cyphomandra: fractured brooding landscape (rhino)
I have 27 books left to write up from 2008 - I would give my total for the year, but my numbering system appears a little eccentric (skimming reveals two 44s, two 74s and two 75s, for a start), so it will have to wait until I'm more organised. More than 75, anyway. And almost all of them are in boxes in another city, so I shall launch myself precipitously into the new year and back-track later.

Arturo Perez-Reverte, The queen of the south. )

Alexandre Dumas, The count of Monte Cristo. )

Arturo Perez-Reverte has already written a book about Dumas (The Dumas Club, and yes, the film is hopeless and has changed everything), and Queen of the South explicitly references Count of Monte Cristo. Both are about people who suffer, and are changed by it, and who go on to take control, or revenge; I wish I had the texts here, because I think there are some interesting issues here about justice and criminality, and the sorts of compromises people will - and won't - make in pursuit of these. The gender-swap is also interesting, although both Dantes and Teresa seem quite capable of inspiring dedication in their followers of an adoringly platonic nature. Maybe on a re-read. During which I could also say something incisive about translation, because I think both these books are examples of good translation (and yet, without reading the originals, how can I really know?) - I particularly like the way the Perez-Reverte leaves things untranslated at times, balancing the feel of the world with the need of the reader.
cyphomandra: fractured brooding landscape (rhino)
Which applies both to these books as well as most of the theatre I've been seeing. I watched Slings & Arrows (Canadian TV series about a theatre company, excellent) earlier this year and have since then desperately wanted to see a good production of Macbeth, or failing that a decent ensemble cast piece heavy on character interactions. Sadly, almost everything I've been to is either heavy on the monologuing to audience or directed in such a way as to inhibit all character interactions. And they almost all either finish with a fairly contrived death (Niu Sila was particularly annoying in this respect, as I'd really liked it until then) or in media res (True West, whatever the backwards Pinter one was where he justified his adultery and last night's Blackbird), both of which, to me, indicate a problem with endings. I have tickets for a few more things, tho', and will continue to live in hope (or read about Robert Lepage's latest play, now premiering in London, and think pining thoughts).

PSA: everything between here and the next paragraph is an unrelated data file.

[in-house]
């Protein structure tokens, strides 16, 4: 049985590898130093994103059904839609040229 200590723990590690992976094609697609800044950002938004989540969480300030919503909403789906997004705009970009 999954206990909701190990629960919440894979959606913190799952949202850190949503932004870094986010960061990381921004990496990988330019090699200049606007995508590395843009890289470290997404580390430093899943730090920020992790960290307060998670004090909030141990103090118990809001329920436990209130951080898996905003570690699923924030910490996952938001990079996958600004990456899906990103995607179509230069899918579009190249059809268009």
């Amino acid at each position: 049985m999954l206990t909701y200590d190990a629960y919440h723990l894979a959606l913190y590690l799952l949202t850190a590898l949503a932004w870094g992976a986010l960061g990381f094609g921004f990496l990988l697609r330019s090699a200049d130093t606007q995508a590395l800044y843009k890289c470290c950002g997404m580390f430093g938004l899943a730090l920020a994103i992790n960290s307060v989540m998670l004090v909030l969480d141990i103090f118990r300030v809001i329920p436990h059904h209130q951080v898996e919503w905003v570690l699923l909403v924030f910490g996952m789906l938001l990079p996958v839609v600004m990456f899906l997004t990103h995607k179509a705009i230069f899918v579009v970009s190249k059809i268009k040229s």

Arturo Pérez-Reverte, The painter of battles. )

Star-crossed, Linda Collison. My overentitled sociopath book. )
cyphomandra: fractured brooding landscape (Default)
In my ongoing quest for titles I will eventually end up calling posts “stories featuring the letter ‘e’”, but at least this one sounds almost thoughtful (or, possibly, as if I've been impaling some of my less liked tomes).

The Privilege of the Sword has a lot of good stuff in it but ultimately fails to stick the dismount, and the key problem is the same one that had me put down Swordspoint three chapters from the end and never pick it up again. Ellen Kushner. The Privilege of the Sword. )

Captain Alatriste, Arturo-Perez Reverte. )


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